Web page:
JBiSE  Vol.11 No.6 , June 2018
Are We Learning as Much as Possible from Spaceflight to Better Understand Health and Risks to Health on Earth, as Well as in Space?
Author(s) David A. Hart1,2,3,4,5
The objective of this review is to discuss the changes in human biology and physiology that occur when humans, who evolved on Earth for millions of years, now are subjected to space flight for extended periods of time, and how detailing such changes associated with space flight could help better understand risks for loss of health on Earth. Space programs invest heavily in the selection and training of astronauts. They also are investing in maintaining the health of astronauts, both for extensive stays in low earth orbit on ISS, and in preparation for deep space missions in the future. This effort is critical for the success of such missions as the N is small and the tasks needed to be performed in a hostile environment are complex and demanding. However, space is a unique environment, devoid of many of the “boundary conditions” that shaped human evolution (e.g. 1 g environment, magnetic fields, background radiation, oxygen, water, etc). Therefore, for humans to be successful in space, we need to learn to adapt and minimize the impact of an altered environment on human health. Conversely, we can also learn considerably from this altered environment for life on earth. The question is, are we getting the maximal information from life in space to learn about like on earth? The answer is likely No, and as such, our “Return on Investment” is not as great as it could be. Even though the number of astronauts is not large, what we can learn from them could help shape new questions for research focused on health for those on earth, as well is contribute to “precision health” from the study of astronaut diversity. This latter effort would contribute to both the health of astronauts identifying risks, as well as contribute to health on earth via better understanding of the human genome and epigenome, as well as factors contributing to risk for diseases on earth, particularly as individuals age and regulatory systems become altered. Better use of the International Space Station, and similar platforms in the future, could provide critical insights in aging-associated risks for loss of health on Earth, as well as promote new approaches to using precision medicine to overcome threats to health while in space. To achieve this goal will likely require advanced approaches to collecting such information and use of more systems biology, systems physiology approaches to integrate the information.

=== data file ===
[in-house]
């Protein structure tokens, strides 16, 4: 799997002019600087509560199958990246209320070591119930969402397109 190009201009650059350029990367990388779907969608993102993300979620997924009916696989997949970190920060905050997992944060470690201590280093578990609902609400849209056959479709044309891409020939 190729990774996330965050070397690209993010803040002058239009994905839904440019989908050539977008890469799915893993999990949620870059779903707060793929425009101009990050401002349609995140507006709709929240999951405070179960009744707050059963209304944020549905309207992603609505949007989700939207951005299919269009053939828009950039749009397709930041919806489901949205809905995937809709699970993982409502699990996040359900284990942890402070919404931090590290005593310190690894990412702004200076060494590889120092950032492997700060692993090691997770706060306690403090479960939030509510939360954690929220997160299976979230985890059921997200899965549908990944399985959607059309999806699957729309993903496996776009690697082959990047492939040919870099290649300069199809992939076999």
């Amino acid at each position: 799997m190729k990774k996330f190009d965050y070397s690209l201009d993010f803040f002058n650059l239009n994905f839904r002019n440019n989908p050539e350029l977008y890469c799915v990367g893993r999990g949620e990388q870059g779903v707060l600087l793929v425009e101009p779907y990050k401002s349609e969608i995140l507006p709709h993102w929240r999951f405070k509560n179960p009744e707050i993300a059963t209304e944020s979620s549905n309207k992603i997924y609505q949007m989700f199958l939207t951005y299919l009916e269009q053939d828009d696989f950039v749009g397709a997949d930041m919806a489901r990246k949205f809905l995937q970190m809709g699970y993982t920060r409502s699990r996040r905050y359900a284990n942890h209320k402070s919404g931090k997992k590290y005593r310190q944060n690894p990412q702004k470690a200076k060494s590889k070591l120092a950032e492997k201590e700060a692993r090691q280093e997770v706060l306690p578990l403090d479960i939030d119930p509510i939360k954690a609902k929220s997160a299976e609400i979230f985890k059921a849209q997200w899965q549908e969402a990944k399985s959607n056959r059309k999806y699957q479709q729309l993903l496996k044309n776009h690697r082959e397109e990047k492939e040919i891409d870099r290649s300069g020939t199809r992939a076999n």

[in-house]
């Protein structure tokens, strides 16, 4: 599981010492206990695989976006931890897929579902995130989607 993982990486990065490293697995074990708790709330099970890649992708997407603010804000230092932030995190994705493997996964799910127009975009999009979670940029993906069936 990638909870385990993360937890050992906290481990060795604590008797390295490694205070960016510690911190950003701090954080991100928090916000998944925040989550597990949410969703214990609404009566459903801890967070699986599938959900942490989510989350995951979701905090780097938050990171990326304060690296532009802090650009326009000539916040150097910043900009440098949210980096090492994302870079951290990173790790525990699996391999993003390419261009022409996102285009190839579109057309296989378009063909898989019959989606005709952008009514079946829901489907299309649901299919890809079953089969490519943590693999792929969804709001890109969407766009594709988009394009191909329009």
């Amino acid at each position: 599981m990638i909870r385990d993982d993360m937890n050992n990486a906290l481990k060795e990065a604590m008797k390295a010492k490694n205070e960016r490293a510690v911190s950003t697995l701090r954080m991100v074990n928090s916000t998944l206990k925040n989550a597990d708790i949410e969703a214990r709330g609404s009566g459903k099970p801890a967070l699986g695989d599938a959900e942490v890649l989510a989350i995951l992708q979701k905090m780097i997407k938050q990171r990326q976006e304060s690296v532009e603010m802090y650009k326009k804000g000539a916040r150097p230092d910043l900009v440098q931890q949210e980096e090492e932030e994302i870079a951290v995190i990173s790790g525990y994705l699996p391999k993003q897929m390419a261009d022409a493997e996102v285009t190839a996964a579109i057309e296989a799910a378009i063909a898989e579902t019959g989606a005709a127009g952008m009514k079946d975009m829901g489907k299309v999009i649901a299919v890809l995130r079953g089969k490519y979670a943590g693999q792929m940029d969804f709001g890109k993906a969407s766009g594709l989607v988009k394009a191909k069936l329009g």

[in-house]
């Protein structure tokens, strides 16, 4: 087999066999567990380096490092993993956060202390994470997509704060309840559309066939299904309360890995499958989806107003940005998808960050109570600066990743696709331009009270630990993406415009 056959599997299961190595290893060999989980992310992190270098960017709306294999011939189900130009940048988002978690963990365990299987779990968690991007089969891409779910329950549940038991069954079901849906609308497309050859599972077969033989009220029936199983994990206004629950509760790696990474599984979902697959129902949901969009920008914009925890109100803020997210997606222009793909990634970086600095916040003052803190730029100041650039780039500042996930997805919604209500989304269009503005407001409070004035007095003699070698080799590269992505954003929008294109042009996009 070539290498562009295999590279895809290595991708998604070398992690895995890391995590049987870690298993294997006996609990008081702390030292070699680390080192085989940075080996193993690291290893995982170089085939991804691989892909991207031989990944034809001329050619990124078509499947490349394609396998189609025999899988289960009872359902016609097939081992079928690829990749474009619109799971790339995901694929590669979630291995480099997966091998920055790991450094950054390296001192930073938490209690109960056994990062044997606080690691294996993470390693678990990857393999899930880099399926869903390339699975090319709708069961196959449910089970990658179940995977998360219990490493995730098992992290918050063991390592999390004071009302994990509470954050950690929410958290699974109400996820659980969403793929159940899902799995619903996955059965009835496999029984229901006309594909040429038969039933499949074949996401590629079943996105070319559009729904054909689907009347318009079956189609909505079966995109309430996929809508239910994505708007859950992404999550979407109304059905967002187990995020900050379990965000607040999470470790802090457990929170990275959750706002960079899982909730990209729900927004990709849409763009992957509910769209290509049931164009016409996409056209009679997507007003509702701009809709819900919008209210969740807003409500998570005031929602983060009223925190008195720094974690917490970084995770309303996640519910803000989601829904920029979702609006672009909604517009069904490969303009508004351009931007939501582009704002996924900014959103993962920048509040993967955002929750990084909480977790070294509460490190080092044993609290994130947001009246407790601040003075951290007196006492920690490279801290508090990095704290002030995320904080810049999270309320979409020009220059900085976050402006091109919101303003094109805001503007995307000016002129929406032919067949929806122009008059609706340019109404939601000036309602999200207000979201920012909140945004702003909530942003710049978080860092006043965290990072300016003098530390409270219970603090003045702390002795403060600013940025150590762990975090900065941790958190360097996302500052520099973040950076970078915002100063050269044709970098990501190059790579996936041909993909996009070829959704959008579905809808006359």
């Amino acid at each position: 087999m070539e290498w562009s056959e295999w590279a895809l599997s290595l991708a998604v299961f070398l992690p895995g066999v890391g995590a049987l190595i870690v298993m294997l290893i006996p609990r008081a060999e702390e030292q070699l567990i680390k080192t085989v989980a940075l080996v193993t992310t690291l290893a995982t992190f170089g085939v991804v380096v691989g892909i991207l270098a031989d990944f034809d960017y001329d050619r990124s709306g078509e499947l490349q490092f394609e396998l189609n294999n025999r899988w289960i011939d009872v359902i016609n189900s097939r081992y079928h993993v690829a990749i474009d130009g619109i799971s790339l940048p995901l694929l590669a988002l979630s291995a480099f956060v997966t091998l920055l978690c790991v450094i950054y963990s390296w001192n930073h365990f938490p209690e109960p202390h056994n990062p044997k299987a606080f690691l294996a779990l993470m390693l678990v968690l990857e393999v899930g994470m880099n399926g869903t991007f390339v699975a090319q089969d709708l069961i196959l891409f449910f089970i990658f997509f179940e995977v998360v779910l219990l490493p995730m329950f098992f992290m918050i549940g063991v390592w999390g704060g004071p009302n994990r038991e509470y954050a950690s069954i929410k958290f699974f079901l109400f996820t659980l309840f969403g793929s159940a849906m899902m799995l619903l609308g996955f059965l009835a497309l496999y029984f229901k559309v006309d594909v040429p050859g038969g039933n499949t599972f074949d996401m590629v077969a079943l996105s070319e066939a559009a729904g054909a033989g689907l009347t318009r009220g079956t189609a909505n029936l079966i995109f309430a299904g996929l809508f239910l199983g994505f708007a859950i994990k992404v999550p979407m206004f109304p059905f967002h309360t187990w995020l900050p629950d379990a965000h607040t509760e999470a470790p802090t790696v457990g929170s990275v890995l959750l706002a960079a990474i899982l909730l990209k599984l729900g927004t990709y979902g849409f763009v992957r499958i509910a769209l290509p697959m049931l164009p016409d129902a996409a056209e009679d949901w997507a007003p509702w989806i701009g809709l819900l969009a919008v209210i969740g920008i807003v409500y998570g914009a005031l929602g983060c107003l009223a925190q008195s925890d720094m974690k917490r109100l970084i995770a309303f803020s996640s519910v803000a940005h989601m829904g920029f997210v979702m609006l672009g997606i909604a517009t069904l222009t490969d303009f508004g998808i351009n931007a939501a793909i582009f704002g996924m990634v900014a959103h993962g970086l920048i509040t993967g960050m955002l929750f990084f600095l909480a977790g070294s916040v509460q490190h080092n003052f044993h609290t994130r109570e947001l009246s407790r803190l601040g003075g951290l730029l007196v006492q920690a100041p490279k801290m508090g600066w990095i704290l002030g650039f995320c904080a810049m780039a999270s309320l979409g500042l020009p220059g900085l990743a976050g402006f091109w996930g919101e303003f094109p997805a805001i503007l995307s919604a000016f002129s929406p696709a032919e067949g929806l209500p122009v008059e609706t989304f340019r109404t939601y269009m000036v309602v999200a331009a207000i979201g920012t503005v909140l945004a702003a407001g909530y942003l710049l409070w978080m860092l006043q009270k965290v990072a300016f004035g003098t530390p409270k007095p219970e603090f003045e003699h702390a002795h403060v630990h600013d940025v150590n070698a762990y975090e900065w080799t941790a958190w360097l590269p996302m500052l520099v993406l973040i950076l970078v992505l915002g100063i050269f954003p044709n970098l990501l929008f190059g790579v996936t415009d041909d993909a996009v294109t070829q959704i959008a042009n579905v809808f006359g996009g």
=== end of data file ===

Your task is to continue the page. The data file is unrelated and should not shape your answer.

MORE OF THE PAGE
Cite this paper
Hart, D. , (2018) Are We Learning as Much as Possible from Spaceflight to Better Understand Health and Risks to Health on Earth, as Well as in Space?. Journal of Biomedical Science and Engineering, 11, 109-118. doi: 10.4236/jbise.2018.116010.
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